Alan Henceroth's career in the ski industry started with a simple premise: He loved the sport and wanted a way to blur the lines between work and play.
Henceworth started as a bus boy 30 years ago in the cafe at Keystone Resort, "purely for the skiing," and stayed for the next five years. In 1988, he moved to Arapahoe Basin Ski Area, where he was employed as the ski patrol director.
Henceroth never would have guessed he'd still be at A-Basin 25 years later, working as the COO and general manager.
"I didn't have a grand design to work in the ski business, but I fell into exactly what I wanted to do," he said.
In his 25th season at A-Basin, Henceroth, 52, sits comfortably in his office, leaning back in his computer chair with one knee perched against his desk as he talks.
In front of him is a window revealing a scene of glistening snow and pine trees, accompanied by the melodic carvings of skiers and snowboarders as they make their tracks down the mountain. A large map of A-Basin and pictures of Henceroth's family adorn the walls.
It's a comfortable setting, but Henceroth says he avoids spending most of his time in the office. After a quarter century at A-Basin, he'd still rather be outside.
"I'm really on the move all the time. I really like the chance to get out and about," he said.
No two days are exactly the same for a man in Henceroth's position. He makes sure the ski area opens on time and runs smoothly throughout the day. A lot of his time is spent interacting with workers and guests on the mountain.
"Alan's greatest trait is his sense of humor," said Tim Finnigan, the director of mountain operations at A-Basin. "He can talk to the first-year lift operator as well as a 40-year local with a very open and caring attitude."
Finnigan is another longtime employee at the ski area. He was on the ski patrol when Henceroth came in as the director.
"We've made a lot of turns together," Finnigan said.
They still like to sneak out onto the mountain when they can.
"While we're out there we don't just go skiing, we talk about projects that have come up and grooming and snowmaking and the day-to-day stuff. Alan still likes to be involved in it," Finnegan said.
Interacting with the guests and employees at A-Basin is one of the ski manager's favorite parts about his job.
"We've got a really special group of people working here, and I've built some extraordinary relationships with some of the people I've worked with over the years," Henceroth said.
He also tries to keep guests at A-Basin happy.
"They have as intense of feelings about the place as I do. I appreciate them coming here and I think they appreciate the work we do to give them some skiing and snowboarding," the general manager said.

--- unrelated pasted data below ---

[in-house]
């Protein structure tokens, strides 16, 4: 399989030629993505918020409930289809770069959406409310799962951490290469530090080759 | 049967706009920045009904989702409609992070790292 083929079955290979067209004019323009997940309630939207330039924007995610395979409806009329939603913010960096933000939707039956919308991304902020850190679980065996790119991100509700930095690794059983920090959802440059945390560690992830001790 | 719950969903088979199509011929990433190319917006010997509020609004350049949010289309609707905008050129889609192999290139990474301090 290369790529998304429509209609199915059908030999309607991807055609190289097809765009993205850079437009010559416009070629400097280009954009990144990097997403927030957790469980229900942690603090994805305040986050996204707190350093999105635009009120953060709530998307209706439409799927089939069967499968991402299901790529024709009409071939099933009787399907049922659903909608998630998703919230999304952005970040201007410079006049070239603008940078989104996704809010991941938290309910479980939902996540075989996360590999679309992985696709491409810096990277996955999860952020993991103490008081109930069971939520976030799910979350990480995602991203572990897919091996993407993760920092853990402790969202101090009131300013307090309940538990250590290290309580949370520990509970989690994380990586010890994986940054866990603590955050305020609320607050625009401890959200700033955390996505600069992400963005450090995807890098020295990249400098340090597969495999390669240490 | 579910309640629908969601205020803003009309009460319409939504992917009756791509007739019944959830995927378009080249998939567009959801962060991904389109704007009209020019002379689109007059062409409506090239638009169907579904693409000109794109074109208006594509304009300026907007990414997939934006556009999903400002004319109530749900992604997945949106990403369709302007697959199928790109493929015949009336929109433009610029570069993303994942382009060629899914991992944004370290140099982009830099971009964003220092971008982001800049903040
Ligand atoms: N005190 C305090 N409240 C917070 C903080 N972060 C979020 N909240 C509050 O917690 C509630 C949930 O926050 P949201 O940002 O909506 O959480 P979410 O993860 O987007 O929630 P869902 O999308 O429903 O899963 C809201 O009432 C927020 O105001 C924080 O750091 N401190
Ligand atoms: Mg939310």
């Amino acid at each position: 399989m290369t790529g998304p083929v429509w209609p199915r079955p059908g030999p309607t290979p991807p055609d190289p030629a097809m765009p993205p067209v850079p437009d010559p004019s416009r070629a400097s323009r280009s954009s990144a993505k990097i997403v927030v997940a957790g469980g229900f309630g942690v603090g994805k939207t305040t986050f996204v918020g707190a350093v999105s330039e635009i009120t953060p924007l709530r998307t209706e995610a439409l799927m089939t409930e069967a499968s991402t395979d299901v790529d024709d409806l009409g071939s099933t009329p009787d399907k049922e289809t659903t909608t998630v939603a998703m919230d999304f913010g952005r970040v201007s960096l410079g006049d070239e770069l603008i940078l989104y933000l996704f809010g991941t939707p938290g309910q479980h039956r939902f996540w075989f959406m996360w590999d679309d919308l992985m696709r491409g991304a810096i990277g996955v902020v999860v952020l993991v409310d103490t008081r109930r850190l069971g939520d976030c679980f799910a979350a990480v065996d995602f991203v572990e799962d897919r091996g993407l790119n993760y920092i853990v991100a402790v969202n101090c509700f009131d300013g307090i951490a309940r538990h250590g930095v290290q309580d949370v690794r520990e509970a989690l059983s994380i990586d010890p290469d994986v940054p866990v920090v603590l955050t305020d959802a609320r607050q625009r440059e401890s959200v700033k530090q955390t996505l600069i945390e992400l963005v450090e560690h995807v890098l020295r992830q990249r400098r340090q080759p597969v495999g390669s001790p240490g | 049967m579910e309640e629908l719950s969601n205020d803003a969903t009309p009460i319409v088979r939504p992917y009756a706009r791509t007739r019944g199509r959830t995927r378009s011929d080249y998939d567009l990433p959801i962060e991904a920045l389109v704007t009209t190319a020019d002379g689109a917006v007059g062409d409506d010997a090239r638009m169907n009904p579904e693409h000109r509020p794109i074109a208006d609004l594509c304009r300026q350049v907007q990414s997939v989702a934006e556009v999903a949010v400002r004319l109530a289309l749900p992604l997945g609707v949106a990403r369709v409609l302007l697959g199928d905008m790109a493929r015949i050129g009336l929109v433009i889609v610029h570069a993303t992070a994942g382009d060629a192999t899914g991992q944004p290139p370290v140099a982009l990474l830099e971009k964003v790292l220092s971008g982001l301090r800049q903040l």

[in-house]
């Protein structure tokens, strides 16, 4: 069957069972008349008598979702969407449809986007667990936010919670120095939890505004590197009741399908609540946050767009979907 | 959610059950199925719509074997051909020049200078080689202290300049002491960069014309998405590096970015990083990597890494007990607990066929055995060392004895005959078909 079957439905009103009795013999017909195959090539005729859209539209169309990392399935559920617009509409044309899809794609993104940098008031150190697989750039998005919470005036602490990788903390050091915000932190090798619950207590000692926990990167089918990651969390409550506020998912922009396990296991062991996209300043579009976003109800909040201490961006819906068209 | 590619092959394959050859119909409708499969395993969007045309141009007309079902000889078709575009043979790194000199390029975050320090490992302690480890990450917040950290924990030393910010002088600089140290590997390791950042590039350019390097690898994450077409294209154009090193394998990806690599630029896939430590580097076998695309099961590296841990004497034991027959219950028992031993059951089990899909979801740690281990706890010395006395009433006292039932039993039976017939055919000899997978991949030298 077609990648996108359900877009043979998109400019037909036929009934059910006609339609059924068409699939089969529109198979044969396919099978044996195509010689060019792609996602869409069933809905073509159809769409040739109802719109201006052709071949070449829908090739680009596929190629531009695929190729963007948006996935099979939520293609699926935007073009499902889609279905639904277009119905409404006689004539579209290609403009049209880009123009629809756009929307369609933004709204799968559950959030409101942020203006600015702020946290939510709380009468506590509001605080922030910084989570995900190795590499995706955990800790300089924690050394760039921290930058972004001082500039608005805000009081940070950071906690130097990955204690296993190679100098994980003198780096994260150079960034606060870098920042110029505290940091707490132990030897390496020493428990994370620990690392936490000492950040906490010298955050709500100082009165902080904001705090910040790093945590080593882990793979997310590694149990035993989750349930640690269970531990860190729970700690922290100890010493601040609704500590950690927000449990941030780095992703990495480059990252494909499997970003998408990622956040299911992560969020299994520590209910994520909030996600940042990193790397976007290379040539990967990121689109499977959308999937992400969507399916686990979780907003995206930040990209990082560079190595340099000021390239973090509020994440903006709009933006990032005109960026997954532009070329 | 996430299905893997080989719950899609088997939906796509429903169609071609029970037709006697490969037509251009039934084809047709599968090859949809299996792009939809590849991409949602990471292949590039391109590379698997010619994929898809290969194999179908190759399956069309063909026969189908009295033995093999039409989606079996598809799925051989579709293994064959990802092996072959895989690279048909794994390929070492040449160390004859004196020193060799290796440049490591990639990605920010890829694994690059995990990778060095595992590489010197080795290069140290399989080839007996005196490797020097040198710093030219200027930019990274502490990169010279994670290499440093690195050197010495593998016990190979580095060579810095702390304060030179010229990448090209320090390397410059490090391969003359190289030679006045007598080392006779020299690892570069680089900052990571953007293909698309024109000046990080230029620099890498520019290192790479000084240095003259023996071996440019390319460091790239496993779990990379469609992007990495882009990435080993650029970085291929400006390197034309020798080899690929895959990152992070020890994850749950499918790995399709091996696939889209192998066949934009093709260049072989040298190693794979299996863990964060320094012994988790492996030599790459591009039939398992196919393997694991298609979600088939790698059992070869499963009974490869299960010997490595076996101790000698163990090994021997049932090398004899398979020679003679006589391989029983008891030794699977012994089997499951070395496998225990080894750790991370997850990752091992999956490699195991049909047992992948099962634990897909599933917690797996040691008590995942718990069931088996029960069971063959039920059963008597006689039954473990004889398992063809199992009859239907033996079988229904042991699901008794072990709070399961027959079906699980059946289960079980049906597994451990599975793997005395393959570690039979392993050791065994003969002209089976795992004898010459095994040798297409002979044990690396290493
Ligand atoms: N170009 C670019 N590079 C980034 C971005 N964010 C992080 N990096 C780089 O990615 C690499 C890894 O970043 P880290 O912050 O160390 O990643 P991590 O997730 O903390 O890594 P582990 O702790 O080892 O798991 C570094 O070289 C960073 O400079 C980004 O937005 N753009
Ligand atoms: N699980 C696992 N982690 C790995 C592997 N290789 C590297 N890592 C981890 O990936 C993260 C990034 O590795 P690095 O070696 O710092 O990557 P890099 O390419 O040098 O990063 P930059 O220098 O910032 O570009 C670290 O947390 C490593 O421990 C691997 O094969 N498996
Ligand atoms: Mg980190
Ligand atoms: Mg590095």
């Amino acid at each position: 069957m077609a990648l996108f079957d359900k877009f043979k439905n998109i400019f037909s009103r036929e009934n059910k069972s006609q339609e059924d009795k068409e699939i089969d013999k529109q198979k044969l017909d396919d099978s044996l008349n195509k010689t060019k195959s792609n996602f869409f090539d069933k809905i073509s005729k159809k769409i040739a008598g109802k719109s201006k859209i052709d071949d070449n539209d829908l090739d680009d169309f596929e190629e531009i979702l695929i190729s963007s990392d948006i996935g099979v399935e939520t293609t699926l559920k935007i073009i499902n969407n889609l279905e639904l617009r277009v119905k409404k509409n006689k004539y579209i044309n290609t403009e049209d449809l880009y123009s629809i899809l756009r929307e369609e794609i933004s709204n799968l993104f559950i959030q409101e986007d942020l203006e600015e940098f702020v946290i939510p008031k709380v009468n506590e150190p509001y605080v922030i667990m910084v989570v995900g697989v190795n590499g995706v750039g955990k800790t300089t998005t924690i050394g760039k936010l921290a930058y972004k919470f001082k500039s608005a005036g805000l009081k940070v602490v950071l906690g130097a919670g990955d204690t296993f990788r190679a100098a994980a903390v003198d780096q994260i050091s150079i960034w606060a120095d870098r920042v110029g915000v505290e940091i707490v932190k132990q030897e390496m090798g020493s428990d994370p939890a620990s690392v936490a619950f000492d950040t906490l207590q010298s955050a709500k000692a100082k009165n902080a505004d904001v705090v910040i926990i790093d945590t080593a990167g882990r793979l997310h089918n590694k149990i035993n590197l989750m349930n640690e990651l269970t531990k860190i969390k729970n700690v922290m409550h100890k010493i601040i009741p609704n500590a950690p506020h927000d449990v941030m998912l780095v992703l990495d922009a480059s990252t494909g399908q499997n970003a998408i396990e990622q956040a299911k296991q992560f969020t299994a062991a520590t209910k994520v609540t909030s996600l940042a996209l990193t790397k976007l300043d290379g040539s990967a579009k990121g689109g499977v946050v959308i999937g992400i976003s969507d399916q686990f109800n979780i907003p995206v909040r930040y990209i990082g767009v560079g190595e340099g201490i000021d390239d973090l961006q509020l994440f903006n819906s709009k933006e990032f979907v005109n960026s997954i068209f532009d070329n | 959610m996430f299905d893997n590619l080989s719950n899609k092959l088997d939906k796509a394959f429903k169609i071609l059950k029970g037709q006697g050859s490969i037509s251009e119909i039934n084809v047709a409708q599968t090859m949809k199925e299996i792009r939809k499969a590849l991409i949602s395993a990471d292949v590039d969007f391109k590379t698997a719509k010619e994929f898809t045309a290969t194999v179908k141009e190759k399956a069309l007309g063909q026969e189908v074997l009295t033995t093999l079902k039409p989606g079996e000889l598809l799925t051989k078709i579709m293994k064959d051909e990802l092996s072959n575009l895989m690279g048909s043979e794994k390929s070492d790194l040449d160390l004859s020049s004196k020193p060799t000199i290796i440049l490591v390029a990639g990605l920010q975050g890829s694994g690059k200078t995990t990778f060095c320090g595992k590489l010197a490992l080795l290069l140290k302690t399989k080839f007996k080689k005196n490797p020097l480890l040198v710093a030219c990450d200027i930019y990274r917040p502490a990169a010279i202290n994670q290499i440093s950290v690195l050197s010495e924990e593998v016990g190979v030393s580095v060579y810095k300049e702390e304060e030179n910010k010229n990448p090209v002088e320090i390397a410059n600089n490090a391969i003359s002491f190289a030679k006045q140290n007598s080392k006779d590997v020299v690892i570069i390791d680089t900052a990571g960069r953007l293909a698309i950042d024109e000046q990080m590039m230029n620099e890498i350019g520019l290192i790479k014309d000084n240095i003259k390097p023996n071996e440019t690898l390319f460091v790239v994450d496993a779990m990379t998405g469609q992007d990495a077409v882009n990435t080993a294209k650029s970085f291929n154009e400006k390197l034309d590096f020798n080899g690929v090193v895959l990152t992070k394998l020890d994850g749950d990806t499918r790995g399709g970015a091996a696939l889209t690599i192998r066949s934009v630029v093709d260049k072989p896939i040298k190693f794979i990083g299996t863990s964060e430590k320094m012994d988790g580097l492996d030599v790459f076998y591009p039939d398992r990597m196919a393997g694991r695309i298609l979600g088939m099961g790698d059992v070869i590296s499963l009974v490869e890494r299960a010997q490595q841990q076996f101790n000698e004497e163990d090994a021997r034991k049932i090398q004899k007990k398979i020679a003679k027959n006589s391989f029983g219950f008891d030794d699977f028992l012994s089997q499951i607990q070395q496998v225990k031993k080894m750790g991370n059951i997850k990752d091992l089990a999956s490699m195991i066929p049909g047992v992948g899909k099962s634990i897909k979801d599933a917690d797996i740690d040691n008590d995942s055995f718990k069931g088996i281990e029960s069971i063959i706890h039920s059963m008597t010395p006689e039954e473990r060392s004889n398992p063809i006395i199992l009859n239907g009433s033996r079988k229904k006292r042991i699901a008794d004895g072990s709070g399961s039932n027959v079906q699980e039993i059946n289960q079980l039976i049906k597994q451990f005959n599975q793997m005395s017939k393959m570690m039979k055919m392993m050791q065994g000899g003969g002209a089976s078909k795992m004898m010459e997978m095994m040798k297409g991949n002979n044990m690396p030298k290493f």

Both Henceroth and Finnigan say they've stayed employed at A-Basin because they appreciate the unique setting at the mountain. At 960 acres, the ski area is big enough to offer a diverse ski and snowboarding experience. But it's not so big that you get lost in the crowd, they said.
One of Henceroth's challenges is to keep improving the ski area while preserving the things that make it unique.
In the past 10 years, he's been involved in several major projects at A-Basin, including the addition of snow-making capabilities, the construction of the rental shop building and the Black Mountain Lodge, a mid-mountain restaurant, located adjacent to the top of Black Mountain Express lift. Henceroth also played a big part in the Montezuma Bowl expansion, which increased the ski area's terrain by 80 percent during the 2007-08 season.
"All of our guests and our employees have really high expectations. We want to keep the vibe of the place the same, but we want to steadily work on it," Henceroth said. "Trying to get buy in and create a place that everybody likes is a challenging task. It takes a fine touch sometimes to do things that everybody likes."
Finnigan applauded the A-Basin COO for his ability to follow through with his plans.
"Alan is very motivated and clear thinking. When he has a vision for something he pushes forward with his vision to become a reality," he said.
But when Henceroth sees something isn't working, he's not afraid to back off if the situation calls for it, Finnigan added.
Henceroth is modest about his long-term success at A-Basin.
"I've been lucky to be around at the right place at the right time, when some good changes were happening and opportunity was created," he said.
And he doesn't plan on working anywhere else anytime soon.
"It's been a good place for me and I hope to be here quite a while longer," he said.